Stoke-on-Trent City Council is launching a review of the city’s music and entertainment venues to assess current provision and make recommendations for the future.
A proud connection
Council leader Jane Ashworth said the city has “a proud and exciting connection with popular entertainment across many genres and offers experiences at a range of music and entertainment venues”.
The review aims to “build on our city’s track record of providing great popular entertainment experiences by looking at future needs, supporting existing venues to thrive and develop and planning for new venues”.
Challenging times for Stoke
Data provided by UK Music shows that in 2022 the music industry contributed £6.7bn to the UK economy and provided employment for 210,000 people. But the past few years have been challenging for live music venues across the UK.
In September MixMag reported data gathered by the Music Venue Trust (MVT) which showed 67 venues had already closed by that point in 2023 and a further 90 were working with the Trust’s Emergency Response Team. Of these, half were expected to close by the end of the year.
The continuing impact of lockdown and rising energy costs are among the factors cited by the Trust as potentially causing the UK to lose 10% of its live music venues by 2024.
Quoted in the MixMag article, MVT Live Projects Coordinator Rebecca Walker said there was a “well documented and evidenced crisis at grassroots level” that was preventing emerging artists from finding an audience.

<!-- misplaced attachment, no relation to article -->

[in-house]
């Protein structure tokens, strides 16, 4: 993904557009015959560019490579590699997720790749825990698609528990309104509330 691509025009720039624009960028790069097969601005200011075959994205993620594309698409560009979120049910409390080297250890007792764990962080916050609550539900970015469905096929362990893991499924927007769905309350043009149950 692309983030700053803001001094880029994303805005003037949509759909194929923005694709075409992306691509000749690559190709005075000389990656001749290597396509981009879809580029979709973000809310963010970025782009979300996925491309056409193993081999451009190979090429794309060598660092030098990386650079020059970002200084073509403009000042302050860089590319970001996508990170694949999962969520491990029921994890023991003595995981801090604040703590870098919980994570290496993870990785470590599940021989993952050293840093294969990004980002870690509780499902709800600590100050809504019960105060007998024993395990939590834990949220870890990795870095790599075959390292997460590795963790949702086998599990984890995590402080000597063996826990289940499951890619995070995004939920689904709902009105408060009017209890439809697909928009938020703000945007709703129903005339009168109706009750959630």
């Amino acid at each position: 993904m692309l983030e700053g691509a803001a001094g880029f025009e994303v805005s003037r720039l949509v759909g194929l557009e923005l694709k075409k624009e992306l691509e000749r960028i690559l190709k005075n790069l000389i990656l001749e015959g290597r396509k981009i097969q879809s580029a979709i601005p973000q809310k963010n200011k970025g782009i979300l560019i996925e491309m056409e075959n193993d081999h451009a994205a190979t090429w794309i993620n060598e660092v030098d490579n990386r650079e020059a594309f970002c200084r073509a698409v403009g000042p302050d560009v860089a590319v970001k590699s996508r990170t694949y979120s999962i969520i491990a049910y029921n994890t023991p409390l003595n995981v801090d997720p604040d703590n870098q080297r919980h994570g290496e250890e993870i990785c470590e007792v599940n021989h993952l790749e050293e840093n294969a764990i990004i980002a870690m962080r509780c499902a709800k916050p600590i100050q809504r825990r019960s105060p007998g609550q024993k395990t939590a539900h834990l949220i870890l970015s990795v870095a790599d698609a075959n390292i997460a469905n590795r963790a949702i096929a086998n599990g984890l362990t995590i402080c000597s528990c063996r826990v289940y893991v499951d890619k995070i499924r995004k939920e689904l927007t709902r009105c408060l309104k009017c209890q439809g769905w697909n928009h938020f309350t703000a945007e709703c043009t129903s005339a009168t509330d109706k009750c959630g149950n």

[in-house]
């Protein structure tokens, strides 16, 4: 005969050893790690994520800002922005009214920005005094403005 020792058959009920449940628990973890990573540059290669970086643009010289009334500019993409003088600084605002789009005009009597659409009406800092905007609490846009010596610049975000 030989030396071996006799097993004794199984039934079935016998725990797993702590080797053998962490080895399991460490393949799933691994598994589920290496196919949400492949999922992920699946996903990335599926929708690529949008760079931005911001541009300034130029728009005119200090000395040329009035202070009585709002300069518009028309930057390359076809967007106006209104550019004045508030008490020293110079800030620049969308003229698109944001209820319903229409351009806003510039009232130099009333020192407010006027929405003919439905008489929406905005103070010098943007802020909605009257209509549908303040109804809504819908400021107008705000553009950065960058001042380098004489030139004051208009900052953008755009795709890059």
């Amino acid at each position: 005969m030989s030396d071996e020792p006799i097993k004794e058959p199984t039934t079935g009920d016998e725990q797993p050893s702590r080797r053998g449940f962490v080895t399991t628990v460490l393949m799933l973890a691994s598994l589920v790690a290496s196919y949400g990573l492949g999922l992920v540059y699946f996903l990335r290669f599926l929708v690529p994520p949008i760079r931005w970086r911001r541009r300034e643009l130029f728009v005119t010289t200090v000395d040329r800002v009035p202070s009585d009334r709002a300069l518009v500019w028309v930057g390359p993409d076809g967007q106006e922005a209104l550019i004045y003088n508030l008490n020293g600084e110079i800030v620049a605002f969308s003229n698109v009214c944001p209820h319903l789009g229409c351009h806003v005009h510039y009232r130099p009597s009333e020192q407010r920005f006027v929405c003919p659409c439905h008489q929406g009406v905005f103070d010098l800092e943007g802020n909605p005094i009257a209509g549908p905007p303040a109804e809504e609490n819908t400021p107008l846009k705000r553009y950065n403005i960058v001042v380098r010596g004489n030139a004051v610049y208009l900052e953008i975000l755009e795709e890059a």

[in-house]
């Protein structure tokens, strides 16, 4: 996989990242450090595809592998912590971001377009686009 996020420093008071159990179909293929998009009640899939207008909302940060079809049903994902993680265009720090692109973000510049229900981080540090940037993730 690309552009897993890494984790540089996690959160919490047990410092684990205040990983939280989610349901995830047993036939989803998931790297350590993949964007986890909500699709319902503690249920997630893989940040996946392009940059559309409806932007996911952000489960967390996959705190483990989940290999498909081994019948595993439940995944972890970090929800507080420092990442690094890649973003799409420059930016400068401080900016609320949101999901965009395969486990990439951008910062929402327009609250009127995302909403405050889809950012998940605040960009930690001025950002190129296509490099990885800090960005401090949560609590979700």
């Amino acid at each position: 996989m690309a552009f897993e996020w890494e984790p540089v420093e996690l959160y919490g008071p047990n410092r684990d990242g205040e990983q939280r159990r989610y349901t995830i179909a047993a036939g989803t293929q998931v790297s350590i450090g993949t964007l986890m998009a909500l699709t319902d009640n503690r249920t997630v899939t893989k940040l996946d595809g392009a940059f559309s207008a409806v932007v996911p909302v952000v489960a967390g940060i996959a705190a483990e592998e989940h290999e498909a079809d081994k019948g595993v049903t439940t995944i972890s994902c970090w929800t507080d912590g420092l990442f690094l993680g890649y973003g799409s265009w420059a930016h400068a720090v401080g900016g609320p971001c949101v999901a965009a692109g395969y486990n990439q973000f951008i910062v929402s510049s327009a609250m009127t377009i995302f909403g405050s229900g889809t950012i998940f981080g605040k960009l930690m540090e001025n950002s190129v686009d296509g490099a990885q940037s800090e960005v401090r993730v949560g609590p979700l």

Grassroots’ involvement to help shape the future
The review into Stoke’s entertainment venues is part of the recently installed Labour administration’s pledge to involve a wider range of people in decision making and to ensure major developments meet the needs of residents.
This includes refocussing the long-delayed development of the former bus station site in Hanley away from building a 3,700-seat arena. The new plan for Etruscan Square will, it is believed, involve more housing and the creation of a “versatile space for sports, leisure and entertainment”.
Jane Ashworth said the review would help the council to “determine what the best type of music and entertainment venue would be to complement the existing places in the city and ensure it can meet demand and be a viable venue.”
The council will be working with well-known local music promoter Mike Lloyd, who was awarded an OBE in 2022 for his lifelong contribution to the industry.
Speaking about his new role he said he was “delighted to be asked to undertake a comprehensive review of the city’s venues by council leader Jane Ashworth. This hasn’t been done previously and it’s vitally important to establish this as a base for highlighting the gaps in performing art space provision in the city. This will enable the council to take a balanced view of future requirements. It will be a privilege to complete this project.”
The review will take place during January and details of its findings will be shared later in the year.